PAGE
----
This video describes why tropical ice cores are important and provide different information than polar ice cores, why getting them now is important (they are disappearing), and how scientists get them. The work of glaciologist Lonnie Thompson is featured, with a focus on his work collecting cores of ice from high mountain glaciers that contain significant data about past climate change.

This video highlights a variety of climate change research initiatives from scientists at the University of Colorado, Boulder. It describes the changing dynamics of Antarctic ice sheets and the impacts of reduced Arctic sea ice. The video illustrates the excitement of this research through interviews and video clips of scientists in the field.

This is an interactive visualization of the Carbon Cycle, through short-term and long-term processes.

This 10 minute video builds connections between topics that are important in climate science such as: the impact of variations in Earth's orbit and wobble on it's axis on climate; how the cores being sampled fit into the bigger climate picture; connecting greenhouse gases to melting ice and sea level changes; the sensitivity of the ice melt / sea level rise relationship; and computer model simulations showing connections between ice sheets and sea level.
The companion website provides resources, an extensive list of activities, teacher guides, posters, and more.

This video provides a good introduction to the field of attribution science. Beginning with an introduction to weather and climate, it describes how severe weather might be linked to climate change and the science behind attribution studies. It gives a good explanation behind how scientists use climate models to study whether severe weather events were influenced by climate change. It also discusses the question, "does climate change cause extreme weather?" and provides an introduction to the concepts of probability, causation, and correlation in regards to attribution science (how much climate change influenced an event verses normal variations in weather).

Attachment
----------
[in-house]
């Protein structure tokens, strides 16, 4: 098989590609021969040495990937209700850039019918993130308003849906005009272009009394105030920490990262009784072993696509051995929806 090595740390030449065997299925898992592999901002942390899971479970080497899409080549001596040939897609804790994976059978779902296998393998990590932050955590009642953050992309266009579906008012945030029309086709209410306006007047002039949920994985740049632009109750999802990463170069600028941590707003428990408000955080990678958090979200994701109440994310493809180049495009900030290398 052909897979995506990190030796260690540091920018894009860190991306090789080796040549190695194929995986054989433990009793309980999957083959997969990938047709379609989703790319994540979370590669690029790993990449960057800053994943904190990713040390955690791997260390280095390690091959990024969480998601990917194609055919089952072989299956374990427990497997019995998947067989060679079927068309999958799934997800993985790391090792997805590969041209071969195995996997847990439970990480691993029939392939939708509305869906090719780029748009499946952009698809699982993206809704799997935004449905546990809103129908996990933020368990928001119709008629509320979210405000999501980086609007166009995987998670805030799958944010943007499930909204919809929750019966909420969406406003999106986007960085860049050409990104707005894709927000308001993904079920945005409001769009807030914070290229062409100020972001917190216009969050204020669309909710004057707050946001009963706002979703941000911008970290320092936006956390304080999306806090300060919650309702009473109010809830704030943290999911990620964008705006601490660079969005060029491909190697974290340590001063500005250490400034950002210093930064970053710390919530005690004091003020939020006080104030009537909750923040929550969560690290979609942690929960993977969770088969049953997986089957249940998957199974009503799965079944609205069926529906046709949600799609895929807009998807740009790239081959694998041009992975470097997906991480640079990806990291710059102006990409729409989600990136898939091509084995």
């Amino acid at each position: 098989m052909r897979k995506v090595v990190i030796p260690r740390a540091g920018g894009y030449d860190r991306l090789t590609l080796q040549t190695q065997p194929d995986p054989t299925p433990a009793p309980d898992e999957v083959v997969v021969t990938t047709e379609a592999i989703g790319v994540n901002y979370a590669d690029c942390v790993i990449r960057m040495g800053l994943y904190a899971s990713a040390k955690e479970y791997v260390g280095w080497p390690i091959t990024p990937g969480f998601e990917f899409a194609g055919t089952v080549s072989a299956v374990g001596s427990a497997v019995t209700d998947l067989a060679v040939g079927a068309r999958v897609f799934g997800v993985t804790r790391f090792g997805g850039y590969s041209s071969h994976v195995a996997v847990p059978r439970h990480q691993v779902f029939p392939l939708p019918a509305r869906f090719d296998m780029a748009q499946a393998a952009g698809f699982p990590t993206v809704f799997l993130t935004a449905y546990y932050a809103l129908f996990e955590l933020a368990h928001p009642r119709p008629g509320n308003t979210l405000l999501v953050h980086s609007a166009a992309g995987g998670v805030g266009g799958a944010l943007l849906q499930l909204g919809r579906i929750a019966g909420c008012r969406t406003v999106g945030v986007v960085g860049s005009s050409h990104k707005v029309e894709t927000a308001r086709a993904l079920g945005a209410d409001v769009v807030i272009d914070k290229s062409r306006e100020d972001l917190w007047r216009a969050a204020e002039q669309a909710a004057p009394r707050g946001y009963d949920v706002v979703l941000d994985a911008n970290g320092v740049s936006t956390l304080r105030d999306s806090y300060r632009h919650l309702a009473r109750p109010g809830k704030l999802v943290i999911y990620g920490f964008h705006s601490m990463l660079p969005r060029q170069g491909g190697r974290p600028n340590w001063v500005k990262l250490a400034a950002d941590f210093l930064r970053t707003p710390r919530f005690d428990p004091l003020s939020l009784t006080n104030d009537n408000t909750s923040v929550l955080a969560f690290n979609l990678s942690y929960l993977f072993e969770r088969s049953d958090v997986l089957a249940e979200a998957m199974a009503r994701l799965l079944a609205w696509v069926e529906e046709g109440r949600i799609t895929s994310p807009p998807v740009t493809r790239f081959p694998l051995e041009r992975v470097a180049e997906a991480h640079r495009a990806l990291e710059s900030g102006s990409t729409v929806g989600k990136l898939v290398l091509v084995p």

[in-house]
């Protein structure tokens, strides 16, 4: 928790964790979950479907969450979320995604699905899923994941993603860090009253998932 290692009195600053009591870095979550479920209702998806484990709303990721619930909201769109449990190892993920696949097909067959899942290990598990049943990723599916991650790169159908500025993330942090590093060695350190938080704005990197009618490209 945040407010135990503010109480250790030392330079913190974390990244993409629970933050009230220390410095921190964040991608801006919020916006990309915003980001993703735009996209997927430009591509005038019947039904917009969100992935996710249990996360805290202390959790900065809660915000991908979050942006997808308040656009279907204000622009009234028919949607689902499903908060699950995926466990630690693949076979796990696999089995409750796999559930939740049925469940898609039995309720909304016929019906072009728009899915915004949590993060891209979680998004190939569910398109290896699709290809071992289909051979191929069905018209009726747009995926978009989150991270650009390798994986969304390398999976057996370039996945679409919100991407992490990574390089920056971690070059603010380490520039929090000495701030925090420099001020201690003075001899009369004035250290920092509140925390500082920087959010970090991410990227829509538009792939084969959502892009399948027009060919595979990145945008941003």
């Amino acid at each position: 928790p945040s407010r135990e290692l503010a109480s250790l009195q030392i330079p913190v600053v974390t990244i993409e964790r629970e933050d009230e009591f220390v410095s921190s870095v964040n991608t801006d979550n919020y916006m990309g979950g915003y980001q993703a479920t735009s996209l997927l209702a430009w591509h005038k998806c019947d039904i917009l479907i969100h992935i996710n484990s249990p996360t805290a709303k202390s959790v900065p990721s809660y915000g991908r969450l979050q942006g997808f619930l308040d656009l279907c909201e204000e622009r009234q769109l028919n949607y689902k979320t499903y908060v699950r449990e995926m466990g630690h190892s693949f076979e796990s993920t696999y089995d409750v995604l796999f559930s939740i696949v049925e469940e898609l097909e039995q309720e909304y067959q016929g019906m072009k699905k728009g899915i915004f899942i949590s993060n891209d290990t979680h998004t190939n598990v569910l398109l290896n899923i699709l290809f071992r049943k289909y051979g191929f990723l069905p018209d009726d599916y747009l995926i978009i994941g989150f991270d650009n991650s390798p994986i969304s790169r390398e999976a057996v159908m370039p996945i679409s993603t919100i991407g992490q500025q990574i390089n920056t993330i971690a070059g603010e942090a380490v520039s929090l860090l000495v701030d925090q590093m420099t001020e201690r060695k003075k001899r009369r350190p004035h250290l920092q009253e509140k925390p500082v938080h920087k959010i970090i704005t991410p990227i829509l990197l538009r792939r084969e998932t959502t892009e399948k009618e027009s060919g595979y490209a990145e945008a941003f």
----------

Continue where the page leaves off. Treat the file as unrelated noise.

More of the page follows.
This resource is part of a collection of visualizations that illustrate observed changes in temperature, precipitation, storms, floods, and droughts. This resource focuses on US and Global temperature. Rising global average temperature is associated with widespread changes in weather patterns. Scientific studies indicate that extreme weather events such as heat waves and large storms are likely to become more frequent or more intense with human-induced climate change. The larger collection includes climate change indicators within the oceans, snow and ice, and other ecosystems and the effects on humans and our society.

A collection of repeat photography of glaciers from the National Snow and Ice Data Center (NSIDC). The photos are taken years apart at or near the same location, and at the same time of year. These images illustrate how dramatically glacier positions can change even over a relatively short period in geological time: 60 to 100 years. Background essay and discussion questions are included.

A video from the Extreme Ice Survey in which Dr. Tad Pfeffer and photographer Jim Balog discuss the dynamics of the Columbia glacier's retreat in recent years through this time-lapse movie. Key point: glacier size is being reduced not just by glacial melting but due to a shift in glacial dynamics brought on by climate change.

In this video, Michael Mann and Stefan Rahmstorf explore some of the information from the 2013 IPCC 5th report in light of public perceptions of climate science.

This easy-to-understand video animation describes drought and explains the different categories of drought used by the drought monitor. It discusses the effects of and contributions to drought, what the implications of the different drought levels are, and puts the drought maps into context to understand how the impacts vary geographically (e.g. drought in Nevada vs Kansas - one could affect tourism, the other agriculture). It also touches on how the development of maps/drought severity is determined and how it might vary geographically. The animation provides a basic overview of statistics and percentiles and the concept of '100 year events.'

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